As a child, Ricardo Seija loved to play with toy soldiers.
His mother could tell it wasn't just a passing interest. She knew her son would eventually join the military, a prediction Ricardo proved correct when he enlisted in the U.S. Army right after graduating from Leto High School.
"Since he was a child, he wanted to defend his country," said Ignacia Seija, who affectionately called her son Ricky. "He very much loved liberty. He wanted a free country without war, without problems.
"It was a (strong) emotion that he felt (for the military,)" she said.
On Monday morning, she learned that her 31-year-old son died while serving in Afghanistan.
"Ricky died like a hero fighting for his country," she said. "Not just for his country but for all of us who live in America.
"I know he's in heaven," she said. "He's with God. He's in a better place."
Ricardo Seija was one of six soldiers – and the second from West Central Florida - killed Sunday in eastern Afghanistan when their armored vehicle struck an improvised explosive device.
Clarence Williams III of Brooksville was also killed. The Taliban has claimed responsibility for the bomb blast.
Seija joined the U.S. Army in 2000, eventually rising to the rank of staff sergeant. He was a member of the Army's 978th Military Police Company in Fort Bliss, Texas. This was his first combat mission.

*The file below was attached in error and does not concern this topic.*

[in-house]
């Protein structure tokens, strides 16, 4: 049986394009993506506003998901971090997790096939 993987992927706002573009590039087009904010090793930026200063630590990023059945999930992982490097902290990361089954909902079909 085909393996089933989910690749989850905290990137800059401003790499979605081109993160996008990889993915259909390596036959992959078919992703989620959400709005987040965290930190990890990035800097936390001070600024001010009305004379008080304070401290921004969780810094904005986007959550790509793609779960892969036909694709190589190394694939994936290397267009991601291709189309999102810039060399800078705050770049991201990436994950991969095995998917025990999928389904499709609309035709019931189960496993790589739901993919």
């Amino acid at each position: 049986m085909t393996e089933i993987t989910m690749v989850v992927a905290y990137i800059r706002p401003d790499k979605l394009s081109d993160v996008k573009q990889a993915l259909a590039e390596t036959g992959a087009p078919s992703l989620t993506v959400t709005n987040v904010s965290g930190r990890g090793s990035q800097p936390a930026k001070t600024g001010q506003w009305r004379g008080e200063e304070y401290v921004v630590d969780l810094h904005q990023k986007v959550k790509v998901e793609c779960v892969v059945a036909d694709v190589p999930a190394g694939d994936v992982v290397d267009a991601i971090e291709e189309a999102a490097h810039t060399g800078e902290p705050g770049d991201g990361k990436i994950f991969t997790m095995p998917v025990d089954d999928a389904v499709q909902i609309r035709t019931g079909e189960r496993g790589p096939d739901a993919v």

He was sent to Afghanistan in March. He was initially scheduled to return in November. But his mother and father are elderly and facing health issues. He was granted permission to return in August to spend time with them and his son, 8-year-old Ricardo, from his first marriage, Ignacia Seija said.
His parents are Colombian, but he was born in Chicago. The family moved to Tampa in 1998.
Seija attended and graduated from Leto High in 1999. He enlisted with the U.S. Army in January 2000, his mother said.
"He wanted to defend his homeland," Ignacia Seija said. "He loved this country very much."
Besides military service, his passion included his family, his mother's Colombian cooking and watching sports, including the Chicago Bears and Chicago Bulls, his mother said.
"He was very playful," Ignacia Seija said. "From a 1 to a 10, I would give him a 10 as a son, brother and classmate."
He was remarried in March 2012. His wife, Sunny, lives in El Paso, Texas, Ignacia Seija said.
"I want America to remember him as a hero," Ignacia Seija said. "And he'll always be in my heart."
Ricardo Seija is survived by his wife, Sunny, of El Paso, Texas; his mother, Ignacia Seija, 61; his father, Ricardo Seija, 89, both of Tampa; a son from a previous marriage, Ricardo Seija, 8, of Missouri; and two older brothers, Jose Seija, and Eduardo Seija, both of Chicago, Ill.